Beefy Boxes and Bandwidth Generously Provided by pair Networks
"be consistent"
 
PerlMonks  

You won't believe what this regular expression does!

by salva (Canon)
on Feb 25, 2021 at 10:44 UTC ( #11128774=perlquestion: print w/replies, xml ) Need Help??

salva has asked for the wisdom of the Perl Monks concerning the following question:

Well, at least, it has surprised me:
my $out = "hello\nfoo" =~ s/o*$/O/gmr; say $out
hellOO fOO
What is happening is that the regular expression matches the o at the end of the line, replaces it and then it matches the empty space at the end of the line and replaces it again.

But that's not what I would expect. I think that once $ is matched, Perl should continue matching in the next line.

What's your opinion?

Replies are listed 'Best First'.
Re: You won't believe what this regular expression does!
by haukex (Bishop) on Feb 25, 2021 at 11:32 UTC

    Surprising, yes, but I guess I'd call it a pitfall of both * and a zero-width assertion. s/o*$/O/gm first matches "hello\n" and the $ assertion is satisfied, and since it's zero-width the matching position is left just before the \n. Then it matches "hello \n" because o* and $ are satisfied, and then the regex engine matches the same thing again but the rules in Repeated Patterns Matching a Zero length Substring kick in, advancing the position past the \n instead. Update: You can see this in action with: perl -MRegexp::Debugger -e '"hello\nfoo"=~s/o*$/O/gmr' Update 2: Note the same thing happens again with foo - it first replaces oo with O, and then adds the second O because it matched the $ again. You can see this with "o\no".

Re: You won't believe what this regular expression does!
by LanX (Sage) on Feb 25, 2021 at 13:01 UTC
    Lets dissect this into smaller problems.

    Simplification

    I tried to simplify the case to avoid misunderstandings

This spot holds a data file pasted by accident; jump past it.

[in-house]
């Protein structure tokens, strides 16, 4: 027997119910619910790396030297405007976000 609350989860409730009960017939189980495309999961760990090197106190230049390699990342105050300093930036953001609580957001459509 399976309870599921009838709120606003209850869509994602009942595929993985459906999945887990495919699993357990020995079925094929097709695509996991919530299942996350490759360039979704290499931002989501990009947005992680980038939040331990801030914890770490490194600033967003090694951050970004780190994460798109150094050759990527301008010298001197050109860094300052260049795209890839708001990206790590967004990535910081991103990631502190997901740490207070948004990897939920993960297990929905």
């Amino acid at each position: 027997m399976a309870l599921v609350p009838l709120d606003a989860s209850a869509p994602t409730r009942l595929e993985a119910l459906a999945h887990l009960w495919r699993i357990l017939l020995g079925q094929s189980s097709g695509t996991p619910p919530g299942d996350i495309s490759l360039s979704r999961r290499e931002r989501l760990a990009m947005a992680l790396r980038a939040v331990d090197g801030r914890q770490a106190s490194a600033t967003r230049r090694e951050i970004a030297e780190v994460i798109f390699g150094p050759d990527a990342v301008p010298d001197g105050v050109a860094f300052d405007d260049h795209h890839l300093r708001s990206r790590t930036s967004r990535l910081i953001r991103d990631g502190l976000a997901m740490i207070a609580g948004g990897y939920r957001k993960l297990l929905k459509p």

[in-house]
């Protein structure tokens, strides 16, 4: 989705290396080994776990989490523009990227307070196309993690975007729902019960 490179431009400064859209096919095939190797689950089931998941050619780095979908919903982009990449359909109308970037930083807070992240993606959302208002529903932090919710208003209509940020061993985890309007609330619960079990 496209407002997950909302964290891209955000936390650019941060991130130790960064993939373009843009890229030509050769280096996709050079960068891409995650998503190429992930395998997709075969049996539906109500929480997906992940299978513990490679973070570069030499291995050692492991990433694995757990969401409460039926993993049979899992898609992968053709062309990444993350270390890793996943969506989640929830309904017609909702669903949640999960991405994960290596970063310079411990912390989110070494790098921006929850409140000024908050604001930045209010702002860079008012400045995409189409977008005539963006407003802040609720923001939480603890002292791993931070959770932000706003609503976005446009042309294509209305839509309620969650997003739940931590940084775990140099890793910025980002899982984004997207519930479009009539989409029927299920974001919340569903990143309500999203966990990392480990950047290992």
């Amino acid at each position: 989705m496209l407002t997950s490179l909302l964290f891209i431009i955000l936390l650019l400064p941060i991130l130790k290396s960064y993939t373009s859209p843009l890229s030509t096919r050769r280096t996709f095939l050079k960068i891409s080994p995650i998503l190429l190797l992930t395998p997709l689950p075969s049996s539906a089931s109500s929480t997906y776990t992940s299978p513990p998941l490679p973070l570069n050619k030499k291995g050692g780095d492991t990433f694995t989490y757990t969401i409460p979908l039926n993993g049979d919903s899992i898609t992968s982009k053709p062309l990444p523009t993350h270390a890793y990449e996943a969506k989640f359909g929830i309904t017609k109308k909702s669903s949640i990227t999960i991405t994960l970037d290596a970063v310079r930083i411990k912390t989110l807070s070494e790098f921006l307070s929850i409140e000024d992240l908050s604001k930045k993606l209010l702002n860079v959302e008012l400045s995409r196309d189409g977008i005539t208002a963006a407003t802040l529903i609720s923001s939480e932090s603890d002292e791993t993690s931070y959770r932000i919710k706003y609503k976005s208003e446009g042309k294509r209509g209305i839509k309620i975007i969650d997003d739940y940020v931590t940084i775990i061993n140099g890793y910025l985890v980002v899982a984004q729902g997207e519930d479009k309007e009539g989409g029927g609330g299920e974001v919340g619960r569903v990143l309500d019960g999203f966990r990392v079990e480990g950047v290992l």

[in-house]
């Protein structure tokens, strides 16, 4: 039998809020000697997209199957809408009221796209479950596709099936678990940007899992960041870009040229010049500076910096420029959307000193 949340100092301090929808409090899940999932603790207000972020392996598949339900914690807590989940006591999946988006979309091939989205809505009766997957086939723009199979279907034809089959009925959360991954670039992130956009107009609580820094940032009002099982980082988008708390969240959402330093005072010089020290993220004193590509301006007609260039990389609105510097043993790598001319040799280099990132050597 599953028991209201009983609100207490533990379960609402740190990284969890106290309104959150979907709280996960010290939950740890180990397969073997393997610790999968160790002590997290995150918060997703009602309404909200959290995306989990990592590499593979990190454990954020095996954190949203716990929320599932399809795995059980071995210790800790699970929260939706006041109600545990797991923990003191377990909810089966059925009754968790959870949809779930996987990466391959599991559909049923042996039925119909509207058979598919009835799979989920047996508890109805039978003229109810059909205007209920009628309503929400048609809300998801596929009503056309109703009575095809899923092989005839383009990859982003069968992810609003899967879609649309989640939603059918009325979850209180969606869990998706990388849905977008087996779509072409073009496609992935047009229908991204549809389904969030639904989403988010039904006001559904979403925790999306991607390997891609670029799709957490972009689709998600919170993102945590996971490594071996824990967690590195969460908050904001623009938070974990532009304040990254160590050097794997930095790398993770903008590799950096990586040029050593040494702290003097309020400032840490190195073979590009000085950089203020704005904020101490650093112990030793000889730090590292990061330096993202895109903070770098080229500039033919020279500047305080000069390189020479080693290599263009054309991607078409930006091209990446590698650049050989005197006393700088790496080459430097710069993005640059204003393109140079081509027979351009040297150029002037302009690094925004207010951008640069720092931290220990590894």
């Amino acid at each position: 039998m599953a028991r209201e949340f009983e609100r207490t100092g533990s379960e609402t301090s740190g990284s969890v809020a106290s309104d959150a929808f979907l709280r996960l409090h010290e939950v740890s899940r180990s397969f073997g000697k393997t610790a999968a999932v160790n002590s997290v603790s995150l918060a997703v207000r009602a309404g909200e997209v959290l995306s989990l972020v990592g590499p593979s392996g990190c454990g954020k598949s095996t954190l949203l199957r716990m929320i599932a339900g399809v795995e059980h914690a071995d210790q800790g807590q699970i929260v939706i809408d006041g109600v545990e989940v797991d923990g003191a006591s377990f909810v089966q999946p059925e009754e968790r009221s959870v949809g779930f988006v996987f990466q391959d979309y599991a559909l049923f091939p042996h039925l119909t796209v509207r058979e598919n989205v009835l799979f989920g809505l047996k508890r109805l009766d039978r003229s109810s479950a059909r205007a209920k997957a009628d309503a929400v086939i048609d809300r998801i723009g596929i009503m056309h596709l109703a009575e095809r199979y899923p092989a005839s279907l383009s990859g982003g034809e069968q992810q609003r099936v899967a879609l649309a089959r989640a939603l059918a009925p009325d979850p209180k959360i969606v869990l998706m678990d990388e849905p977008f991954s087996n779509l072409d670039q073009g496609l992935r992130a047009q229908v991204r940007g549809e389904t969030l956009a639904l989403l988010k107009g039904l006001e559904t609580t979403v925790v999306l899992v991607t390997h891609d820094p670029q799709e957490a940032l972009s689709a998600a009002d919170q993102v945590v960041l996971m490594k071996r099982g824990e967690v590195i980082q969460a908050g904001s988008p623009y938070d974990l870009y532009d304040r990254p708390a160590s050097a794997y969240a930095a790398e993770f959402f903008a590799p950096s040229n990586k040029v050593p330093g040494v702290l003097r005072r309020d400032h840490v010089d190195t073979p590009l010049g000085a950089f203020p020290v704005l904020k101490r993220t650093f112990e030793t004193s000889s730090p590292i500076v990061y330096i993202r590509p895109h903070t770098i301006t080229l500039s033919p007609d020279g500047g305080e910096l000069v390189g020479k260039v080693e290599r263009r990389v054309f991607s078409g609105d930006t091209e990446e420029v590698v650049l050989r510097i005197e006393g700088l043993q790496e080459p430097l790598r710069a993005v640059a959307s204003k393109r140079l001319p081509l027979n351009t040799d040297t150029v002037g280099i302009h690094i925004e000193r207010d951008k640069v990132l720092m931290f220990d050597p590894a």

DB<32> p "hello" =~ s/o*$/O/gr; hellOO DB<33> $_="hello"; s/o*$/O/g; print # for older Perls hellOO DB<34>

    Surprise: the o is replaced twice.

    Explanation so far

    You and Hauke already explained that

    • pos isn't changing after the first match b/c of the zero-width of $
    • the empty o* is matching again

    (And I agree that the referenced perlre#Repeated-Patterns-Matching-a-Zero-length-Substring needs a rewrite)

    DB<41> $_="hello"; say pos,"($1)" while m/(o*$)/g; # pos doesn't c +hange 5(o) 5() DB<42> p "hello" =~ s/x*$/O/gr; # empty match ( +no x) helloO

    Disappointments

    Now, why is it surprising?

    I think your case is that $ in combination with the /m modifier should act differently. Correct?

    • Would this be consistent?
    • Are there already examples of zero-width assertions who does it that way?
    • Are there work-arounds to achieve what you want? (i.e. skipping zero-length matches)
    Workarounds

    Here a guess for the last question

    DB<44> p "hello\nfoo" =~ s/o*\n/O/gmr; hellOfoo DB<45> p "hello\nfoo\n" =~ s/o*\n/O/gmr; # added \n at the end of + input hellOfO DB<46>

    Meta

    Question @all: Is the problem better understood now? :)

    Cheers Rolf
    (addicted to the Perl Programming Language :)
    Wikisyntax for the Monastery

    edit

    added more code

    update

    added headlines for structuring

    ) because empty patterns are always matching

    compare

    DB<59> p "12345" =~ s/x*/ /gmr; 1 2 3 4 5 DB<60>
      Are there work-arounds to achieve what you want?

      I sometimes use (?:\n|\z) to be explicit that I want the line endings to be consumed by the engine.

        Thanks! :)

        But please note the second fOO

        DB<55> p "hello\nfoo" =~ s/o*(?:\n|\z)/O/gmr; hellOfOO DB<56>

        I'm busy right now, but I seem to remember that one could use features for atomic matches...

        I'll try later...

        Cheers Rolf
        (addicted to the Perl Programming Language :)
        Wikisyntax for the Monastery

        update

        ) nah doesn't help, since it's not a backtracking problem.

Re: You won't believe what this regular expression does!
by LanX (Sage) on Feb 25, 2021 at 15:09 UTC
    Didn't you rather want to use + instead of * ?
    DB<48> p "hello\nfoo" =~ s/o*$/O/gmr; hellOO fOO DB<49> p "hello\nfoo" =~ s/o+$/O/gmr; hellO fO DB<50>

    Cheers Rolf
    (addicted to the Perl Programming Language :)
    Wikisyntax for the Monastery

Re: You won't believe what this regular expression does!
by Anonymous Monk on Feb 25, 2021 at 11:32 UTC
    What perl exactly?
      This is perl 5, version 30, subversion 3 (v5.30.3) built for x86_64-li +nux-gnu-thread-multi

Log In?
Username:
Password:

What's my password?
Create A New User
Domain Nodelet?
Node Status?
node history
Node Type: perlquestion [id://11128774]
Approved by 1nickt
Front-paged by 1nickt
help
Chatterbox?
and the web crawler heard nothing...

How do I use this? | Other CB clients
Other Users?
Others meditating upon the Monastery: (7)
As of 2022-05-26 14:16 GMT
Sections?
Information?
Find Nodes?
Leftovers?
    Voting Booth?
    Do you prefer to work remotely?



    Results (93 votes). Check out past polls.

    Notices?